Lenovo has announced a raft of updates to its ThinkPad, Yoga, and Think Vision product ranges. Probably the most exiting introduction is the new fourth generation ThinkPad X1 Extreme, which continues to crush compromises in the thin and light laptop market.The Lenovo ThinkPad X1 Extreme Gen 4 is designed to be a powerhouse that you don't mind carrying around with you and that can ably tackle the latest apps for content creation, as well as entertainment. This 16-inch carbon fibre constructed machine is just 17.7mm thick and weighs less than 1.82kg.
 The ThinkPad X1 Extreme is the highest-end device in Lenovo’s laptop portfolio, combining the best performance with the best design. The fourth-generation brings a new display, better cooling, and high-end graphics.
Lenovo has made a number of significant changes to the X1 Extreme (Gen 4), making this one of the best refreshes in recent memory.
  • Larger 16-inch display with taller 16:10 aspect ratio, up to 4K resolution with 600 nits brightness
  • Thinner bezel around all four sides of the display
  • 11th Gen Intel Core H-series vPro CPU options (up to Core i9)
  • NVIDIA RTX 30-series Laptop GPU options (up to RTX 3080)
  • 20% larger user-facing speakers with Dolby Atmos tuning
  • PCIe 4.0 SSD storage with dual M.2 slots available for up to 4TB of space
  • Larger 90Wh battery compared to 80Wh
  • Optional 5G connectivity as well as Wi-Fi 6E, Thunderbolt 4
  • Wider 115mm touchpad and deeper 1.5mm key travel
  • Webcam resolution boosted to FHD
  • Fingerprint reader now built into the power button
The ThinkPad X1 Extreme Gen 3 was 14.24 inches by 9.67 inches by .72 inches and weighed 3.75 pounds. The new Gen 4 model is 14.13 inches by 9.99 inches by 0.70 inches and weighs 3.99 pounds. Other than adding a tiny bit of depth thanks to the taller display and a quarter of a pound in weight, Lenovo did what it set out to do: pack a 16:10 16-inch display into the same size chassis as the previous 15.6-inch generation.All in all, the ThinkPad X1 Extreme Gen 4 looks like a large laptop but doesn’t feel like one thanks to its light weight. It’s constructed of aluminum alloy on the bottom chassis (with some plastic parts) and incorporates four layers of reinforced carbon fiber in the lid. It incorporates the ThinkPad’s usual soft-touch coating and is extremely comfortable to hold.
Key performance uplifts are present in this fourth generation device, which can be configured with up to an 11th Gen Intel Core i9 H-series processor (vPro optional), plus up to Nvidia GeForce RTX 3080 laptop graphics with 16GB GDDR6 (with options for the RTX 3050 Ti, 3060, and 3070 available too). Other attractive key tech specs are the ability to fit up to 64GB DDR4 memory and two 2TB M.2 PCIe Gen 4 SSDs, the 90Whr standard battery which offers up to 10.7 hours battery life, integrated Intel Wi-Fi 6E and optional 5G Wireless WAN, and screen options that include displays up to 600nits brightness with 4K resolution, Dolby Vision HDR, Touch, pen and factory colour calibration.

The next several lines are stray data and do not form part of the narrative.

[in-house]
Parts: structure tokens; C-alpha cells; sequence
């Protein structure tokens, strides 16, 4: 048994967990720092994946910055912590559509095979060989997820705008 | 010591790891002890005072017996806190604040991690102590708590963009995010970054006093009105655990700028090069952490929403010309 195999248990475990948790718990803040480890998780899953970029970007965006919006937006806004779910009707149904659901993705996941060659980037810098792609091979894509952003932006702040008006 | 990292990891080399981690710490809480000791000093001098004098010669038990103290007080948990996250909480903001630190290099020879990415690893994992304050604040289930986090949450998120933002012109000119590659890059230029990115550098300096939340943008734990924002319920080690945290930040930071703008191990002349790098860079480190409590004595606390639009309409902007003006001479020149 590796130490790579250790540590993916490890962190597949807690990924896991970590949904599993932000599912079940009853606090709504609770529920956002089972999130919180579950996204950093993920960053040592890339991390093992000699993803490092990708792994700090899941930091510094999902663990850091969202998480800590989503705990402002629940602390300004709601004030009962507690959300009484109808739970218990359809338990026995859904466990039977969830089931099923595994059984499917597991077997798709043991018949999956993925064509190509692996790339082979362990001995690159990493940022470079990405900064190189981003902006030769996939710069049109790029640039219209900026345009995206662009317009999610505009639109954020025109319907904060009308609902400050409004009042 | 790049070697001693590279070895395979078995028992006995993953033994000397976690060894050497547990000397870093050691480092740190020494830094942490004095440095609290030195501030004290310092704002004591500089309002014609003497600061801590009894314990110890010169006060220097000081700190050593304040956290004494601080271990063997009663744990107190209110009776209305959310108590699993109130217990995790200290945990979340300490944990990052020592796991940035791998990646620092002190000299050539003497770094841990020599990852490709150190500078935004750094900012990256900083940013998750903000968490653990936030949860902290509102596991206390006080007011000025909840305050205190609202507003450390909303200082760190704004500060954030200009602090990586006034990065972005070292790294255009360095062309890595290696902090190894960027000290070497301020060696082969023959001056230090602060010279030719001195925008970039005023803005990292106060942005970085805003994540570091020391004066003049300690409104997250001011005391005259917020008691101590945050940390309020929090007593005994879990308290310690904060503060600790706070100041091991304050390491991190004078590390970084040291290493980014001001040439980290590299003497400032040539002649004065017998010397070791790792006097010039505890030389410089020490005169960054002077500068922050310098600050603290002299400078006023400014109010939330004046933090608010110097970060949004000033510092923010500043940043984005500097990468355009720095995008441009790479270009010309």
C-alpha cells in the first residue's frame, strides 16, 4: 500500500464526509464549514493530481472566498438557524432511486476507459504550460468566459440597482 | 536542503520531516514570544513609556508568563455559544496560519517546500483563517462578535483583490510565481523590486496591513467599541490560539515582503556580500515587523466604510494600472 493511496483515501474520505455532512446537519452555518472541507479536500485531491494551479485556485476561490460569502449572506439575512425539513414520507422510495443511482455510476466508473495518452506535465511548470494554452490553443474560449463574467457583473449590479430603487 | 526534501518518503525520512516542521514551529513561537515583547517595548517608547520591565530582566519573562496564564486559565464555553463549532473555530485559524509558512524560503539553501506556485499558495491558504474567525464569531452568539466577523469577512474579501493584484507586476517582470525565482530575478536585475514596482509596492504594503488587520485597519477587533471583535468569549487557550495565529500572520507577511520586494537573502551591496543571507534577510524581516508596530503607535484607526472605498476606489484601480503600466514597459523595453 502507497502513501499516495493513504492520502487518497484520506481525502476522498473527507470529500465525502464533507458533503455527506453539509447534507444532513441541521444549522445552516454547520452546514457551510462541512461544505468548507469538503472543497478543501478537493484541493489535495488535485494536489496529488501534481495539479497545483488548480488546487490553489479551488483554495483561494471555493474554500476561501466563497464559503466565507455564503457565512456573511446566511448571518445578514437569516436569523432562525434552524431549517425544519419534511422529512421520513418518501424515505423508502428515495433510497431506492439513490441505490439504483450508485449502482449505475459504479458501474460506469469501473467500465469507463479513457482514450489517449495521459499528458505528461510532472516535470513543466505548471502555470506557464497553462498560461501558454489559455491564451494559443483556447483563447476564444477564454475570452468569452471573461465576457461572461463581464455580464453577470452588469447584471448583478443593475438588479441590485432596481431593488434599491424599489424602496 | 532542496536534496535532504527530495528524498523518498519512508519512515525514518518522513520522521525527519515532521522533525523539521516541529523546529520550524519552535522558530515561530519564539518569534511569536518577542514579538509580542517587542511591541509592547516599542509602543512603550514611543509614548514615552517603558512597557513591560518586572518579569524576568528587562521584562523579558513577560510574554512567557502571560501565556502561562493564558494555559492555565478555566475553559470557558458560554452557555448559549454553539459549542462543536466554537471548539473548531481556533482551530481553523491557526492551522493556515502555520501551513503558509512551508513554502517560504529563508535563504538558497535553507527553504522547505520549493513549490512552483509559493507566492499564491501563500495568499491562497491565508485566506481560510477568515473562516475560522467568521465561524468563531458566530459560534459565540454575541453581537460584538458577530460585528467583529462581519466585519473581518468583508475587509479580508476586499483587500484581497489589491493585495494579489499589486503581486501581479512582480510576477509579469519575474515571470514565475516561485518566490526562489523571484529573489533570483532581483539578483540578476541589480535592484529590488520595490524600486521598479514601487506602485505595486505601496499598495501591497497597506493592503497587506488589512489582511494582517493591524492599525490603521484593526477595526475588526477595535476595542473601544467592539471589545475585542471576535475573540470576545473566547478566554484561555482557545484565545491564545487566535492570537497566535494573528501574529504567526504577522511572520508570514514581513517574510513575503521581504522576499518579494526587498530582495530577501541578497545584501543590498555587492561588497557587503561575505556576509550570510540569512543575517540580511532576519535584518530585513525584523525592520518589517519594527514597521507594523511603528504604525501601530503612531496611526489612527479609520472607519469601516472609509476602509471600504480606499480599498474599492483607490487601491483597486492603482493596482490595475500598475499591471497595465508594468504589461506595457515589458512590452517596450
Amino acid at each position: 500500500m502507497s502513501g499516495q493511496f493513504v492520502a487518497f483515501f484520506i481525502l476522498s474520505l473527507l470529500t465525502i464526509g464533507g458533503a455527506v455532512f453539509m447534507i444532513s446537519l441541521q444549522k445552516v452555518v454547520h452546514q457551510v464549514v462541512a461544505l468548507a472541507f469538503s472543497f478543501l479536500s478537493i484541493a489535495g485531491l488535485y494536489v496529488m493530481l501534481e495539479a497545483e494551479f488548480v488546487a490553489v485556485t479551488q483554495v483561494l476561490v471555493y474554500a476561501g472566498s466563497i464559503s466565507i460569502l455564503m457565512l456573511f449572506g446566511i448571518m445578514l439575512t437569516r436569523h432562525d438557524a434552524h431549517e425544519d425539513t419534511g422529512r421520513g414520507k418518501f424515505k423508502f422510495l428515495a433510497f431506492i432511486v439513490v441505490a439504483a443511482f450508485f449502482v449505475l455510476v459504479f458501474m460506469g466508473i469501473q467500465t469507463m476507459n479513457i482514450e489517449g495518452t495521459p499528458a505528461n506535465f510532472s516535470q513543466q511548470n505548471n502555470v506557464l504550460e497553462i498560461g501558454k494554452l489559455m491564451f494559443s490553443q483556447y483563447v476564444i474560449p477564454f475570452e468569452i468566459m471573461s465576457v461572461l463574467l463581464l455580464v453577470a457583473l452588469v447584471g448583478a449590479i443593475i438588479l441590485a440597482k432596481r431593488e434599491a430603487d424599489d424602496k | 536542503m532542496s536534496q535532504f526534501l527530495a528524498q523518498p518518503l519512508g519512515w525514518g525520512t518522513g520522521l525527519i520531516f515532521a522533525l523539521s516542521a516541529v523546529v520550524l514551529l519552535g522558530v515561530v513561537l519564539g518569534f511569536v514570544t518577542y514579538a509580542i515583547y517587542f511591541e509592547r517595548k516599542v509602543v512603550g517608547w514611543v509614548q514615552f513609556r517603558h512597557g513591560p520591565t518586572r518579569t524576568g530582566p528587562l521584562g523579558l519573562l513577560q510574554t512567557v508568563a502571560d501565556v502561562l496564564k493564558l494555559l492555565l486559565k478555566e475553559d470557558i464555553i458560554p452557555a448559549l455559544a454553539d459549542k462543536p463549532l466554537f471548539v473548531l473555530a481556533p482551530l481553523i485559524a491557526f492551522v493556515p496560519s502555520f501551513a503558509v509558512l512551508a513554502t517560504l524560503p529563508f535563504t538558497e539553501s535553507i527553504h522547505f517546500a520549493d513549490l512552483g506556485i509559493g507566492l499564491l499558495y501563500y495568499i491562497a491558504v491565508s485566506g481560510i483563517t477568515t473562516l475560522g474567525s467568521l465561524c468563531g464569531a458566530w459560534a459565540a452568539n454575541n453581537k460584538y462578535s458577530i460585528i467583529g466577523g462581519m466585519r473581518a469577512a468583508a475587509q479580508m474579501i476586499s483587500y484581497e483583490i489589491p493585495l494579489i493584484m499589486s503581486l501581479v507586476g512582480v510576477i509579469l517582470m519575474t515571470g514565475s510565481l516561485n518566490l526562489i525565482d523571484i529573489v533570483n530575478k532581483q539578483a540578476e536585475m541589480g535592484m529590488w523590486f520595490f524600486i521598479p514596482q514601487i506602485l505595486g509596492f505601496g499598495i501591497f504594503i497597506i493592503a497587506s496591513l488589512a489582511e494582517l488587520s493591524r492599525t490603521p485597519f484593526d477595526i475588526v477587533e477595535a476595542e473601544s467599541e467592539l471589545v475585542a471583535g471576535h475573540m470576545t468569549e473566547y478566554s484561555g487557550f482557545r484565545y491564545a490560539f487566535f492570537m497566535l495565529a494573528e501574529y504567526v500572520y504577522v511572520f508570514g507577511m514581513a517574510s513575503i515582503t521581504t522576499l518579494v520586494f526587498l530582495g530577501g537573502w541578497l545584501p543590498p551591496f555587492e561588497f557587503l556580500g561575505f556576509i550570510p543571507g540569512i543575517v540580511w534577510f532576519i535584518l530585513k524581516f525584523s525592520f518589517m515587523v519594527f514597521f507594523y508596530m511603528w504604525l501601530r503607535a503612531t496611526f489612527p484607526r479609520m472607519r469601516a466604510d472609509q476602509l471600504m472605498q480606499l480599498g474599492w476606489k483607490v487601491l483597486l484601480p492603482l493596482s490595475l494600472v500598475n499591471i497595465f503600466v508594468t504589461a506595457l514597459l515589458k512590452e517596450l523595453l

With such powerful components in a space confined chassis you might be concerned about thermal throttling, and rightly so, but Lenovo reassures that it has designed "three new complementary cooling systems for the Nvidia RTX configured models". These three features are; a hybrid cooling system mixing heatpipes and a vapour chamber, keyboard air intake fans, and a dual bypass design which allows air to flow over the top and bottom of the cooling system.
Elsewhere, there are welcome design touches like the integrated FHD or FHD Infrared webcam with physical shutter, an array of far-field noise-cancelling mics, an upwards facing Dolby Atmos Speaker System, a fingerprint reader in the power button, a large 115mm touchpad, as well as a trackpoint. Ports include; 1 x HDMI 2.1, 2 x USB-C 3.1, 2 x Intel Thunderbolt 4, DisplayPort 1.4), 1 x SD Card slot, 1 x 3.5mm audio jack, and 1 x Nano SIM slot (optional).
The Lenovo ThinkPad X1 Extreme Gen 4 lives up to its title. It’s the most powerful ThinkPad you can buy and in a different class entirely than most ThinkPads intended for standard productivity performance. Given that you can configure it with a Core i9 and an RTX 3080 Max-Q, there’s not another non-gaming laptop in the same class that can compete on sheer specs along. At the same time, performance is less than it should be. Its gaming performance is inconsistent. If you can live with those limitations, then you’ll love the look and feel and the build quality, probably love the keyboard and touchpad, and even the entry-level display is excellent. You’ll just be a bit uncertain how the laptop will perform in your given workflow.
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